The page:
Market Crash: This 1,000% Return Stock Just Went on Sale!

Shopify Inc (TSX:SHOP)(NYSE:SHOP) has gone on sale thanks to the COVID-19 market crash.

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Heading into April, stocks appear to be stabilizing after weeks of losses. While the markets are still down for the year, the extreme volatility we saw in the early weeks of the COVID-19 outbreak seems to be abating. Last week, the TSX rose 1.29%, with only moderate daily swings along the way. That’s significantly better than the two preceding weeks.

However, not all stocks are behaving the same way. Some are bouncing back, while others are just now beginning their descent. Stocks in that latter category may be undervalued at today’s prices.

In this article, I’ll be exploring one TSX stock that has returned more than 1,000% in the last five years that just went on sale this past Thursday.


Shopify Inc (TSX:SHOP)(NYSE:SHOP) is Canada’s largest e-commerce company. It has been a darling of the TSX since 2015, when it went public in a wildly successful offering. On its first day of trading, it closed at double its offering price. Since then, the gains have only continued: to date, SHOP is up about 1,343%.

For the most part, SHOP has held its own through the COVID-19 market crash. Its peak closing price was $718.66, on February 19. It slid 37% to a low of $458, then climbed to $634. At that point it was down only 11.3% from its all-time high, putting it way ahead of the TSX.

However, shortly afterward, Shopify executives put out a statement suspending earnings guidance for 2020. After that, the stock fell 13.4% in one day. As of this writing, it traded at $504 — a steep discount from its pre-crisis level.

Likely impact of COVID-19

It’s difficult to gauge the effects of COVID-19 on a company like Shopify. Online vendors should be able to operate normally during the pandemic, which would give them an edge over traditional retailers. However, if people remain out of work for prolonged periods, online retailers could see lost sales as well.

So far, the response we’re seeing from Shopify is mixed. On April 1, the company released a business update that contained some good news and some concerning signs.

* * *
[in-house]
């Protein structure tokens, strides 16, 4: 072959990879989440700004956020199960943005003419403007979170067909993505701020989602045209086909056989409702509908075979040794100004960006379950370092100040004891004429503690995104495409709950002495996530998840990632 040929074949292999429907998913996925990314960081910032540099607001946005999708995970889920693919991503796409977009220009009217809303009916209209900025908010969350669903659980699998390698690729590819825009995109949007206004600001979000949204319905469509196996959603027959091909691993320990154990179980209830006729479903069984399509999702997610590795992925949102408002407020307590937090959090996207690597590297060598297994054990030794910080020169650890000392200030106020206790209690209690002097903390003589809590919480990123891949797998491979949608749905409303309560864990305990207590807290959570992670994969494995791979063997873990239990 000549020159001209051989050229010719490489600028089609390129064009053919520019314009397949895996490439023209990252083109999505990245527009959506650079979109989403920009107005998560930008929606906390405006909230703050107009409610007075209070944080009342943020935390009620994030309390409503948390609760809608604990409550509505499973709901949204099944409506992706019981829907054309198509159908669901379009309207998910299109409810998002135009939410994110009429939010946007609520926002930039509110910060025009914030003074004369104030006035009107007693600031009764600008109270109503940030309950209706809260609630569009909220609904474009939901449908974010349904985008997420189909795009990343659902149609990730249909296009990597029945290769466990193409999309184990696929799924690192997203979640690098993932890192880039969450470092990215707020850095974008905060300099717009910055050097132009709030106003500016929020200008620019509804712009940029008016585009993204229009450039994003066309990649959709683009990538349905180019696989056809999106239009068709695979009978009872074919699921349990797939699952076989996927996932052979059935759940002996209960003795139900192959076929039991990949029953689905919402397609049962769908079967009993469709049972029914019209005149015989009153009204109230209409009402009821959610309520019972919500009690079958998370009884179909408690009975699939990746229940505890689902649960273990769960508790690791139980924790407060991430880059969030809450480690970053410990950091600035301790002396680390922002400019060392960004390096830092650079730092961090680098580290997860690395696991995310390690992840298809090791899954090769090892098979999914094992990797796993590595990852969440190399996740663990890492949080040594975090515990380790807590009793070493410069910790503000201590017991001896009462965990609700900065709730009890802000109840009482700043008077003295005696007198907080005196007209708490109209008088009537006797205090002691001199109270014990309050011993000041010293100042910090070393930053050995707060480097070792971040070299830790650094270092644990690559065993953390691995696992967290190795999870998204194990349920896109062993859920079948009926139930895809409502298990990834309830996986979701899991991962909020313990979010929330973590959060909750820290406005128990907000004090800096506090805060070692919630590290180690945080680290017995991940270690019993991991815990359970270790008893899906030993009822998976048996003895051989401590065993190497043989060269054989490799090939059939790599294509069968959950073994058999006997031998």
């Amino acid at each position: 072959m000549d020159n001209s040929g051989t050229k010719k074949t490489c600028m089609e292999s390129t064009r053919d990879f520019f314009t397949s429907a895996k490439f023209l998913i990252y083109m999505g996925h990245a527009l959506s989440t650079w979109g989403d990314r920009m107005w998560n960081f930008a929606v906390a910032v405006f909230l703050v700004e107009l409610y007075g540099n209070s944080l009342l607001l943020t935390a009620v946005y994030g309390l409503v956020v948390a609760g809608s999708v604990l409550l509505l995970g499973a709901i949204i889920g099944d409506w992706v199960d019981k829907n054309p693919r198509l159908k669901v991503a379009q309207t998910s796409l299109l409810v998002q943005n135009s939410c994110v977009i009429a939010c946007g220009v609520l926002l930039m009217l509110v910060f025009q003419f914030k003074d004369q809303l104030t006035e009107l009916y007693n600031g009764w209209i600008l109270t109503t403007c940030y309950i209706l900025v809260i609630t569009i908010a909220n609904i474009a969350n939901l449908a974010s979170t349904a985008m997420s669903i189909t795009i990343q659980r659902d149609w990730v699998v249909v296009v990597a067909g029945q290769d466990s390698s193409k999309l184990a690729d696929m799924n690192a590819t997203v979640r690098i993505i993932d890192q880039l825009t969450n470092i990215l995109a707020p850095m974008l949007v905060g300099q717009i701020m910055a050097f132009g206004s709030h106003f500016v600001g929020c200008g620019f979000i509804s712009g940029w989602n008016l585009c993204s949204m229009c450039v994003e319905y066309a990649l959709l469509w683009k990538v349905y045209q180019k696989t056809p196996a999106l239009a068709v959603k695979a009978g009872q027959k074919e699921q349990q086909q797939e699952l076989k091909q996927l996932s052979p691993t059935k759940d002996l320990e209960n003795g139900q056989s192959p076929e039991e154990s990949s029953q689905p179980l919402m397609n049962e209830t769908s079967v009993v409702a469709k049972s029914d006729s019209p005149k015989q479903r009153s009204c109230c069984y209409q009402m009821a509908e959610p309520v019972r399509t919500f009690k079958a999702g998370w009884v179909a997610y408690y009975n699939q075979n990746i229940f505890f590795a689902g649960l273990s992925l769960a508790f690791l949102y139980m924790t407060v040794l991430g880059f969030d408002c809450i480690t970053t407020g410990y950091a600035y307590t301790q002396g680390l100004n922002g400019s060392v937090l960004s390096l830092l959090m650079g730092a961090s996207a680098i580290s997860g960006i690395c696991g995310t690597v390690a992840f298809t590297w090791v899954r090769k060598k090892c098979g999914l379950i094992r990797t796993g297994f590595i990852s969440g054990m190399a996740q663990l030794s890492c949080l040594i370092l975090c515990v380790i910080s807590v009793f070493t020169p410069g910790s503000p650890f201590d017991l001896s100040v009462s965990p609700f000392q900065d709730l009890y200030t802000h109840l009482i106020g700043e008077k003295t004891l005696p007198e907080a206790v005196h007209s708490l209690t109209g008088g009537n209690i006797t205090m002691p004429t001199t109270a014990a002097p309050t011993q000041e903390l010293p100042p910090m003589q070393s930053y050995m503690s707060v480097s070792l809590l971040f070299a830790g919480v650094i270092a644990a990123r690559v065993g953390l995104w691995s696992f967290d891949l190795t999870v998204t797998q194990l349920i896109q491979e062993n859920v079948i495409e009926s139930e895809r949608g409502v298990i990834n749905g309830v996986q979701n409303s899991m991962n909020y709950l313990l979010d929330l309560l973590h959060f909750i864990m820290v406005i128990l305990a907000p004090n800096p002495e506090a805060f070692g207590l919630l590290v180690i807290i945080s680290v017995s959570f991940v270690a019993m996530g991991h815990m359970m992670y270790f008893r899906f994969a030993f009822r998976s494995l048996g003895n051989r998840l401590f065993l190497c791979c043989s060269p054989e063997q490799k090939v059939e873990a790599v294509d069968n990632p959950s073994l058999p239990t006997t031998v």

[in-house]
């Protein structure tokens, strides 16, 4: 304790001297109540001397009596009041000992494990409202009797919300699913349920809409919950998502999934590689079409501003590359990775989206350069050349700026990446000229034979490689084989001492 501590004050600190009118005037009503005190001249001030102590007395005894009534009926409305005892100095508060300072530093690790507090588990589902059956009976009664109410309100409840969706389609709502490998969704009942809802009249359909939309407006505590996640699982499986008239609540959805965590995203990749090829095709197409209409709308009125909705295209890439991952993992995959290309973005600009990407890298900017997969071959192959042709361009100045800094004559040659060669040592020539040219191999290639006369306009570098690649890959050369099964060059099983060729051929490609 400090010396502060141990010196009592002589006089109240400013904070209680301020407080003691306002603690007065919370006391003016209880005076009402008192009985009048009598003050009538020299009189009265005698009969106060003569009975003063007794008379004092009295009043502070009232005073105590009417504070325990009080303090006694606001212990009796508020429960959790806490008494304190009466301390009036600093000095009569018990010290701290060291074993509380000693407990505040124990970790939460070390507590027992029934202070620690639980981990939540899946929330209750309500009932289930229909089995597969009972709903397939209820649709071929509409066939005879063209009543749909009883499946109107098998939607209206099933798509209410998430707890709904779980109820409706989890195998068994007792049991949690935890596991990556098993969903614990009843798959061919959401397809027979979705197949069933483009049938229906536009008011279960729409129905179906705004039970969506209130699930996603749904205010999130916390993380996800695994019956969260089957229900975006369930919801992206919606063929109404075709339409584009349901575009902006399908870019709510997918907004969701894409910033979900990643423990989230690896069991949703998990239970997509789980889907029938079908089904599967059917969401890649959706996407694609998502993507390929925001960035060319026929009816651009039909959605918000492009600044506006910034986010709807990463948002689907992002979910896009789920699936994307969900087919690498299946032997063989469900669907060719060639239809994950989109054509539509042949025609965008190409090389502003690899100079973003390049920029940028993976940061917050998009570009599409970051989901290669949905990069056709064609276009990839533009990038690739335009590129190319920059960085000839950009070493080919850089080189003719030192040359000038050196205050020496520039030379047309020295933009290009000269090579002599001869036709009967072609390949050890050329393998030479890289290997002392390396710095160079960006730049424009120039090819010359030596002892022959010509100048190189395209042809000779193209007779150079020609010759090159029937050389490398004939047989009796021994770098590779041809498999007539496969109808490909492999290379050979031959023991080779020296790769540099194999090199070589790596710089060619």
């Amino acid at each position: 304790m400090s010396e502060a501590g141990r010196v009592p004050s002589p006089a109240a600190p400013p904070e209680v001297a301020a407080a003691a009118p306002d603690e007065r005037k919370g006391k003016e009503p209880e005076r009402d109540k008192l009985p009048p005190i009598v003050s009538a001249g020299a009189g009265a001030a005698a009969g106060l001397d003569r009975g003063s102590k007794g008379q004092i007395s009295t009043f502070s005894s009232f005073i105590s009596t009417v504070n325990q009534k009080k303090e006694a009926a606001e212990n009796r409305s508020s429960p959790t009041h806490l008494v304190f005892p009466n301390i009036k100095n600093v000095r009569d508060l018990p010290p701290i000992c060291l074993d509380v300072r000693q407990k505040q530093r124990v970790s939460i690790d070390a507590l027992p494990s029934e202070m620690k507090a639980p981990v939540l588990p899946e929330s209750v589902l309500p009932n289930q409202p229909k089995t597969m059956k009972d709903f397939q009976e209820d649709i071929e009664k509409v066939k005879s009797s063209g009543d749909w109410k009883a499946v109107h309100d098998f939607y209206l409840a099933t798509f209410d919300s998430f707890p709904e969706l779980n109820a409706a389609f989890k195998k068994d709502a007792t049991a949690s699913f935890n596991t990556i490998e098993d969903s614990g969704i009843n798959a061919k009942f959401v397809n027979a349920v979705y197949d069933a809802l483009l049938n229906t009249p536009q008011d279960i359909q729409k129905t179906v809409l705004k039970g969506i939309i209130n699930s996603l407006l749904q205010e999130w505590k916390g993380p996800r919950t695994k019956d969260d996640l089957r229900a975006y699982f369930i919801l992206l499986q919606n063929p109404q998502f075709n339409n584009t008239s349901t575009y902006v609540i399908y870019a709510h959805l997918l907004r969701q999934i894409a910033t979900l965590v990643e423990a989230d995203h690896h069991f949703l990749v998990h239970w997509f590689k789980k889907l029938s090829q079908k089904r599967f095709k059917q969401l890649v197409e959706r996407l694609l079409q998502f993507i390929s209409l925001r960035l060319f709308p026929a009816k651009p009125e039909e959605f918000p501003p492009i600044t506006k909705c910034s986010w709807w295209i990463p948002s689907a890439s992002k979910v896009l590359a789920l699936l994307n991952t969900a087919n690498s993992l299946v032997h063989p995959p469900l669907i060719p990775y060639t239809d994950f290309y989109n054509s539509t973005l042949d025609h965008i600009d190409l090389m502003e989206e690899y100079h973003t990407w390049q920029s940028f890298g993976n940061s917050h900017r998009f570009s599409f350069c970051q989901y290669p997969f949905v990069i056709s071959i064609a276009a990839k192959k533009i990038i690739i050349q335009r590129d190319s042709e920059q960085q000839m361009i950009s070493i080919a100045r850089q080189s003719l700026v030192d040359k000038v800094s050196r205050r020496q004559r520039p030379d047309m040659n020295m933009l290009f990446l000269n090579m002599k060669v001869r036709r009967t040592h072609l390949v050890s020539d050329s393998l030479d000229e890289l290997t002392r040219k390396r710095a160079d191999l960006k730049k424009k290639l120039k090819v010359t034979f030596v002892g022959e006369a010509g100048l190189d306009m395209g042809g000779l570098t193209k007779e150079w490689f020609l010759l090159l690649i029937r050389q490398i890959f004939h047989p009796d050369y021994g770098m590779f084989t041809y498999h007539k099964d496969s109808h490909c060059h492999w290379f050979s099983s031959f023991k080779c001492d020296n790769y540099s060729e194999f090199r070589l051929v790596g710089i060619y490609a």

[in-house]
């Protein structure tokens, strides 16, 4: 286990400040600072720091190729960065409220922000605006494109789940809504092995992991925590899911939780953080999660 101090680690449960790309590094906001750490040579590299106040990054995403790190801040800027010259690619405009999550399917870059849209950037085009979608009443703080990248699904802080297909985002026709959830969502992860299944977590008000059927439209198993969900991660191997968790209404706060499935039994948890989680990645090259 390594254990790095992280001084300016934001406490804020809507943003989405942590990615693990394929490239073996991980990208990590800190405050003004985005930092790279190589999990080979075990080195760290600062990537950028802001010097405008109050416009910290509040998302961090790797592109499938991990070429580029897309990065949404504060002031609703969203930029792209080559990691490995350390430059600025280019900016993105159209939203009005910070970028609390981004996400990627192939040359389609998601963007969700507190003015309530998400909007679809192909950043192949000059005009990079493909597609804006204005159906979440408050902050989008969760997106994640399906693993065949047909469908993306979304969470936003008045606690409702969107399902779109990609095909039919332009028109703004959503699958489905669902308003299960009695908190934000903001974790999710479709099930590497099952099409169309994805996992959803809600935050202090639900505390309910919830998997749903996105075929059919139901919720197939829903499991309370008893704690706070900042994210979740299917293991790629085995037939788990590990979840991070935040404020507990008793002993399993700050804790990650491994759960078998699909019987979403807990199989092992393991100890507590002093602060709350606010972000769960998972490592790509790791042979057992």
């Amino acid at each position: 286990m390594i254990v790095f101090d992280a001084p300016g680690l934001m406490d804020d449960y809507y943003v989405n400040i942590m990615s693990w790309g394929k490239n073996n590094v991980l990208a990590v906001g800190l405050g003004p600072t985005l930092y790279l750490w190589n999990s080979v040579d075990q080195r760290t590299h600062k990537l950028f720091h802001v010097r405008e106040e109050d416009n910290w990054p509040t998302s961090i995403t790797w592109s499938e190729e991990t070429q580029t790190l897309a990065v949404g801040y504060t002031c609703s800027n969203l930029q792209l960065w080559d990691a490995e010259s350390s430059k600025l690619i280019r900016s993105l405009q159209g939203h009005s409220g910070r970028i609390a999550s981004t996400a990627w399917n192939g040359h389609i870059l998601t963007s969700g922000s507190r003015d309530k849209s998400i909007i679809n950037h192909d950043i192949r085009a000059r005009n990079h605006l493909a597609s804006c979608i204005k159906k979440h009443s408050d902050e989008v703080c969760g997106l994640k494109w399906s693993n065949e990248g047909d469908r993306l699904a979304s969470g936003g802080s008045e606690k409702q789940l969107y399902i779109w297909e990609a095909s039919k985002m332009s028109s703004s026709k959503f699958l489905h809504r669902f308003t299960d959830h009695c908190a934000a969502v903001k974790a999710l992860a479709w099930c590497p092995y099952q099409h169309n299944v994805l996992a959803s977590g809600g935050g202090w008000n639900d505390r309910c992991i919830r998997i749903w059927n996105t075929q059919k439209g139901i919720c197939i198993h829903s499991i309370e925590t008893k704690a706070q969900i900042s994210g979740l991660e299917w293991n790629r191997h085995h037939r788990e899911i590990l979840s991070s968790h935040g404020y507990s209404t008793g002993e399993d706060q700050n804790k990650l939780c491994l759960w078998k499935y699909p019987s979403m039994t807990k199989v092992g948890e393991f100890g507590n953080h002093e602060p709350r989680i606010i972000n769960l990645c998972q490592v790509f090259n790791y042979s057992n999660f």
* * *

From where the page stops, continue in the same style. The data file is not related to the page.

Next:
The good news was that the company saw brick and mortar retailers doing more online sales–a boon to an e-commerce company like Shopify. The concerning signs included an extended free trial and merchants using discounts more than usual.

These indicate that merchants may be struggling to sell at their standard prices, requiring extra help from Shopify to keep operating.

Will the stock bounce back?

It’s difficult to say whether SHOP will ever bounce back to its all-time highs. The stock was always expensive, and it still is today. However, all signs point to its Q1 earnings being better than those of many other companies. As Shopify itself reported, the closure of brick and mortar stores is good for online platforms.

In the short term, that should benefit the company–whose business model is based on taking a cut of online sales. If the pandemic continues long term, however, the decline in discretionary spending will hit the company in the pocketbook.

This article represents the opinion of the writer, who may disagree with the “official” recommendation position of a Motley Fool premium service or advisor. We’re Motley! Questioning an investing thesis — even one of our own — helps us all think critically about investing and make decisions that help us become smarter, happier, and richer, so we sometimes publish articles that may not be in line with recommendations, rankings or other content.

Fool contributor Andrew Button has no position in any of the stocks mentioned. Tom Gardner owns shares of Shopify. The Motley Fool owns shares of and recommends Shopify and Shopify.

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